Mark Cavendish made no secret of the fact his career has been full of comebacks as the 33yo Manxman announced he will ride for at least one more year with Team Dimension Data.
Speaking of his 30 Tour de France stage wins – and his quest for four more – Cavendish said “I firmly believe I will get it and I believe with the best people around me that I have the best chance of getting it. The day that I don’t believe I can challenge to get that record is the day that I probably stop riding my bike.”
One More Year & Leadership Role
After much speculation, Cavendish and Team Dimension Data for Qhubeka made the official announcement overnight, the team describing it as ‘part of an exciting new step for our team.’
Widely acknowledged as the sport’s greatest ever sprinter, the team say the next phase of Cav’s career will – in addition to his sprint duties – see him take on a leadership role as part of a newly formed Supervisory Board.
“After spending my last three years with Dimension Data I’m delighted to extend my contract, stay with the team that I love and people that I hold dearest to me in the sport,” he said. “It’s also an honour to be part of a Supervisory Board that will work together to continue the growth of the team in cycling.”
An Important Step For The Team
Team Principal Douglas Ryder said Cavendish staying was an important moment in the future of the team.
“Mark has made a significant impact in this team since joining us in 2016 – who’ll ever forget his four Tour de France stage wins to go with the yellow jersey as well as the green – and I am thrilled that he has agreed to continue with us and take on additional leadership responsibilities,” he said.
“As a team we believe in dreams and doing significant things both on and off the bike; and so we are extremely excited as to what 2019 and beyond will bring in terms of realising our full potential.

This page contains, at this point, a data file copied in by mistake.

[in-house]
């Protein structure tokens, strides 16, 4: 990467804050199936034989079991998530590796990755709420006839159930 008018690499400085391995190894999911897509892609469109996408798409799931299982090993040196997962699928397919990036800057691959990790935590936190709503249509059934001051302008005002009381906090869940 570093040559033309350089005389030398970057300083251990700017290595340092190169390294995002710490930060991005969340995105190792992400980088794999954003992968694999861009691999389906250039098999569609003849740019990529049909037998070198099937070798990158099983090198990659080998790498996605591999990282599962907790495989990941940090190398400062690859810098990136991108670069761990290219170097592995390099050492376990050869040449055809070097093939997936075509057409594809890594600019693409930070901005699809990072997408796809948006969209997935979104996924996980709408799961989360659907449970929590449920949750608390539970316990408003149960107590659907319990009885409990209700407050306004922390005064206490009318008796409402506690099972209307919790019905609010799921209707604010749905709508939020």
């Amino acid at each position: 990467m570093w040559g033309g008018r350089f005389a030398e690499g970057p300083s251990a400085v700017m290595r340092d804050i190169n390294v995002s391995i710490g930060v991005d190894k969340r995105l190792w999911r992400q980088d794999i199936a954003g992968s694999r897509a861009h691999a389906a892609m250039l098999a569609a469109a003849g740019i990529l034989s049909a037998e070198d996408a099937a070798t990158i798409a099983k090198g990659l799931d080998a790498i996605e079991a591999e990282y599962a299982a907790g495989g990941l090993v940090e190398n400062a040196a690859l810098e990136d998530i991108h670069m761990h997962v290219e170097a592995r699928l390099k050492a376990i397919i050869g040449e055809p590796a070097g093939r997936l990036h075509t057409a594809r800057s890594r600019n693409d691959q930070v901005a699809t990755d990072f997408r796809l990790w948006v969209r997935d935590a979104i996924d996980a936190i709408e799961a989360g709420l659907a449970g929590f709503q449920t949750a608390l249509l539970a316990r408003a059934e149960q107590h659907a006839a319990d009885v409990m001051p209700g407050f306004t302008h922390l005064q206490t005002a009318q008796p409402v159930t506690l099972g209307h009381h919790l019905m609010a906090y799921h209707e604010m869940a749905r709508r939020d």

Those 30 TDF Stage Wins, Rainbow Stripes & More
Cavendish’s palmarès speak volumes – 30 stage victories at the Tour de France, 15 wins at the Giro d’Italia and three at the Vuelta a España, along with a World Championship crown both on the road and multiple on the track, an Olympic track cycling medal as well as a national road championship title.
He has bounced back from numerous set-backs and said both 2017 and 2018 were “very difficult years for me physically due to injury and illness.”
“The physical fatigue suffered as a result of the Epstein-Barr is terrible but the most difficult part was the impact on my job which is my life and passion; not being able to do that is very difficult to handle and it takes a mental toll on you,” he said.
“Growing up all I ever wanted was to ride my bike – I loved riding my bike – and so not being able to do it and not being able to succeed, which is the only thing that I know, well it’s incredible as you realise then just how tough it is when things don’t go right.”
An All Time Great
Cav said in 12 years as a professional he was proud to have made some history within the sport.
“One thing that matters to me is leaving a legacy,” he said. “And not just on the sporting side. The Tour de France record is massively important to me but equally is what we can give back by using the status we have within the growth of cycling, it’s hugely significant.
“The main reason that I joined Team Dimension Data in the first place is the Qhubeka charity and that’s something that grows within my heart every day. To be able to put underprivileged kids in Africa on bicycles is something that sounds incredible but it’s when you really see it, it really grows on you. You see the impact that it has on a kid, whether it’s being able to go to school or whether they just take the bike out and play with it, or whether it’s something that can be used for the family, it’s truly eye-opening. Something that I really look forward to every year is going to handover bicycles to a school.”
Four More TDF Stage Wins?
Cavendish said the one goal he has left in cycling was no secret.
“After winning 30 stages in my career another four doesn’t seem that much but I’ve always been the first one to say that winning one stage of the Tour de France is something that makes a rider’s career, so I know how difficult it could be to win another four; but I’m never going to stop trying,” he said.
“I firmly believe that I will get it and I believe with the best people around me that I have the best chance of getting it. The day that I don’t believe I can challenge to get that record is the day that I probably stop riding my bike.”
“It seems that I’ve always made a career out of comebacks and I’m sure that 2019 is going to be no different after the couple of tough years with illness. I know that I’m on the right track to come back and dominate in the sport again.”